WHAT IS DYSLEXIA & DYSPRAXIA? Inside my dyselxic dyspraxic brain…

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When I knocked over my coffee to sit to write this column the other week, I somehow managed to serendipitously cover my macbook, fabric chair and carpet, it is with some skill that on a daily basis I break at least one item in my house and knock over many more. 

I sit here writing this with a newly laid carpet cushioning the soles of my feet as I nervously sip my hot lemon water that I have already splashed up the stairs on the way to my home office. Luckily, I have no commute these days because driving a car was also a huge stressor for me with my lack of spatial awareness, time-keeping and my poor navigation skills. 


I have dyspraxia. The Dyspraxia Foundation describes my condition as a form of developmental coordination disorder (DCD) which is a common disorder affecting fine and/or gross motor coordination in children and adults. While DCD is often regarded as an umbrella term to cover motor coordination difficulties, dyspraxia refers to those people who have additional problems planning, organising and carrying out movements in the right order in everyday situations. 

So, for me learning to ride a bike or drive a car (I had over 150 driving lessons), doing DIY (don’t get me started on building flatpack furniture), and even completing a simple jigsaw puzzle with my children is a challenge.  

I also have the added bonus of a dyslexia too which ‘is a learning difference. 

‘It primarily affects reading and writing skills. However, it does not only affect these skills. Dyslexia is actually about information processing. Dyslexic people may have difficulty processing and remembering information they see and hear, which can affect learning and the acquisition of literacy skills. Dyslexia can also impact on other areas such as organisational skills,’ explains the British Dyslexia Association. 


The difference, I find, between dyslexia and dyspraxia is the fact that dyspraxia which makes me appear clumsy has no benefit other than making me laugh at myself and my appearance in the media of having my life in order compared to my reality of living like Sonic the Hedgehog in a whirlwind. Whereas my dyslexia, which for me as we all present differently, negatively impacts my reading ability and my slow processing of information or directions as well as my inability to follow a linear order or a system, but it has many positives too as you tend to have a spiked profile as a dyslexic, so I can think creatively and laterally. It’s just thinking within a box that is my difficulty, not to mention understanding simple passages of text. 

AN OLD CHAT WITH MY FELLOW DYSLEXIC STEP DAD https://www.youtube.com/watch?v=_D9Xhl5hOyc

I wasn’t diagnosed with dyslexia and dyspraxia until adulthood when doing my post-graduate diploma in Journalism following a degree in Philosophy and Italian because I had unknowingly adopted my own coping mechanisms and also avoided certain situations at all costs. At times, my inability to manage with academia made me physically and mentally poorly.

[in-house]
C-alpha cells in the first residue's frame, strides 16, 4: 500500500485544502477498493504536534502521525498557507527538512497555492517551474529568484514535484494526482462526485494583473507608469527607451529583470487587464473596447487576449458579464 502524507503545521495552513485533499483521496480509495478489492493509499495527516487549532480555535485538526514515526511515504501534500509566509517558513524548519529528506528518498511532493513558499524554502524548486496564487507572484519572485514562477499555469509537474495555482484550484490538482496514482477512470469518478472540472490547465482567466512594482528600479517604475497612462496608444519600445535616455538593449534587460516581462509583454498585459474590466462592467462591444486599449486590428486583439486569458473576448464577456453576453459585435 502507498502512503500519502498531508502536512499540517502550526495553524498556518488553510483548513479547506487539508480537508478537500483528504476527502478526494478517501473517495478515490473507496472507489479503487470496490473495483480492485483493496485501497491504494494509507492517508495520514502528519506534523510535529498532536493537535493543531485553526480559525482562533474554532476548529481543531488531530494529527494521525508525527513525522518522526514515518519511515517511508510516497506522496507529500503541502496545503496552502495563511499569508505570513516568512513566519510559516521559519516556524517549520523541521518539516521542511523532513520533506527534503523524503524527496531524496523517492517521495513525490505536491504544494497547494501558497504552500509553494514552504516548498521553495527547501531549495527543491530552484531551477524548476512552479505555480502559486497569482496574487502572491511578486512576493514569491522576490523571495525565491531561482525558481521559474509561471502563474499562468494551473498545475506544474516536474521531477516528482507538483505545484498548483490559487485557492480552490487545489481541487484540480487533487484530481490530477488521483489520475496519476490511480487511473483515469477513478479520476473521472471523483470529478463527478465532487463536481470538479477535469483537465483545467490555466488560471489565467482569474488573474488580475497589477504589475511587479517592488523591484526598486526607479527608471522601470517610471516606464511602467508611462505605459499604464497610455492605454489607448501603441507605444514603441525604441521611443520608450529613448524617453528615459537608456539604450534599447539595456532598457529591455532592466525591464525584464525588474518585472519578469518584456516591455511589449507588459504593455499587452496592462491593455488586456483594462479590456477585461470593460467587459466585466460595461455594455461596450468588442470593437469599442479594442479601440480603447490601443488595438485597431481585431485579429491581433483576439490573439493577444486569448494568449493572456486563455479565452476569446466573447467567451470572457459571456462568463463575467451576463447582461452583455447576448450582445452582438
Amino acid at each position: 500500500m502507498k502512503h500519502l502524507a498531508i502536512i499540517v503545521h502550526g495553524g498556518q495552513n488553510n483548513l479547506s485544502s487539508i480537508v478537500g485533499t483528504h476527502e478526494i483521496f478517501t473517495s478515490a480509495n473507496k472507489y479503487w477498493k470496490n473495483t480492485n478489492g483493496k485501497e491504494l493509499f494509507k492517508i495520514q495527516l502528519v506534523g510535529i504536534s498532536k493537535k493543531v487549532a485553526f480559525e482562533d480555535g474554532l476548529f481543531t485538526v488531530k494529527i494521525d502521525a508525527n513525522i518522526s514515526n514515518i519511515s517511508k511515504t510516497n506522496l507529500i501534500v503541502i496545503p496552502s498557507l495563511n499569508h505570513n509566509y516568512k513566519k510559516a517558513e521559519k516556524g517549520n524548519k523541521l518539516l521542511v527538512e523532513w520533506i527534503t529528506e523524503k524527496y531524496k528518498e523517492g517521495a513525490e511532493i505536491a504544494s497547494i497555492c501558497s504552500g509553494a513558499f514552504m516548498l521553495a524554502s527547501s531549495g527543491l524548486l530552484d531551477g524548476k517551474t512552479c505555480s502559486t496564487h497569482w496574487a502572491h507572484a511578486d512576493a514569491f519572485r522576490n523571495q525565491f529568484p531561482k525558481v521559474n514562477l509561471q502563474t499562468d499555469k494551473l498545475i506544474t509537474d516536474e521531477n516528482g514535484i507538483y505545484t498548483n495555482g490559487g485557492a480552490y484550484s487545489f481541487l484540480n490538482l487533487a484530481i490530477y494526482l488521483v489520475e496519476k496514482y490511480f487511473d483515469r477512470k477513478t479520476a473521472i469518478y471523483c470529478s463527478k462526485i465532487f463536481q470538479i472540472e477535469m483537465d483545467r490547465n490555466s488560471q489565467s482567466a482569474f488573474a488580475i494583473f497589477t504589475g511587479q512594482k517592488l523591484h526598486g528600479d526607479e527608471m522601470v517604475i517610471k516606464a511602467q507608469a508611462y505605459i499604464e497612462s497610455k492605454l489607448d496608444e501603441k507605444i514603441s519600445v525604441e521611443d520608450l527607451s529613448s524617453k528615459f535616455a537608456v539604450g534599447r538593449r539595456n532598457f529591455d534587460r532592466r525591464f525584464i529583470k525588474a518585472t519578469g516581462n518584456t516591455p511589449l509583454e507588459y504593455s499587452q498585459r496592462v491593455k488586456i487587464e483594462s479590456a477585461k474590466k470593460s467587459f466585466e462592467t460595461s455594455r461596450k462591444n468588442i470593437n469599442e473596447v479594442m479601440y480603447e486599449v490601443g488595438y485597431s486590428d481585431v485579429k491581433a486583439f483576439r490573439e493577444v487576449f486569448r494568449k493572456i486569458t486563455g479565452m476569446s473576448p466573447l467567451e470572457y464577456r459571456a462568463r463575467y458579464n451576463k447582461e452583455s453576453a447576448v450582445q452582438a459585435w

But the good news is, knowledge is power and there is help out there. As soon as I’d got the diagnosis I was able to access CLB dyslexia and dyspraxia support coach who helped me to organise my schedule, she helped me to learn in a visual way and also I was able to get support at university and via Access to Work when in employment to help fund equipment and some of the support I needed in order to thrive. 

WATCH HOW I THRIVE WITH DYSLEXIA AND DYSPRAXIA, HERE: https://www.facebook.com/watch/?v=743846342861158

My coach Charlotte even helped me to learn shorthand through a range of techniques until we found something that worked for me, she was able to help me order my life, work and even support time planning. Not only that, it was a huge relief learning about my conditions and why I was experiencing difficulties in some areas. So rather than get frustrated with myself, I started to be kinder, the more I understood the fact that I may struggle with a lot of society’s systems but that I was gifted in many other ways and I just see that I have so many strengths in certain areas such as creativity and empathy, that I would not change the way I am. 

I even manage to dance and exercise for a living alongside my work as journalist, three careers you may not think possible for a dyspraxic dyslexic. But I bellydance which is improvised, I work well visually when it comes to fitness and I can express myself in my own style through writing, film-making and editing. My brain is unique but I am grateful for my talents and I have even finished writing my first book which is long form content so I knew I needed a publisher and editor to make sure it made some logical sense. 

So, whilst my work space today is better set up to avoid another spillage and to concentrate on writing this column, I had no problem in thinking of ideas of what to write, but I learned that I have to carefully set out a structure first, carefully rely on spellcheck and I am lucky to have a patient editor. 

Dyslexia and dyspraxia don’t stop me from being an author or broadcast journalist or dancer, they are assets of mine that I manage and I just make sure I focus on my strengths to increase my ‘moments of genius’ and to ask for support for my weaknesses which is a good lesson in life for us all. 

Sophie’s published book Eat. Sleep. Control. Repeat. which documents her ‘perfectly imperfect’ life is available now on hallgoodbooks.com and amazon.

October is Dyslexia Awareness Week (from 6th) and also Dyspraxia Awareness Week (from 5th). 


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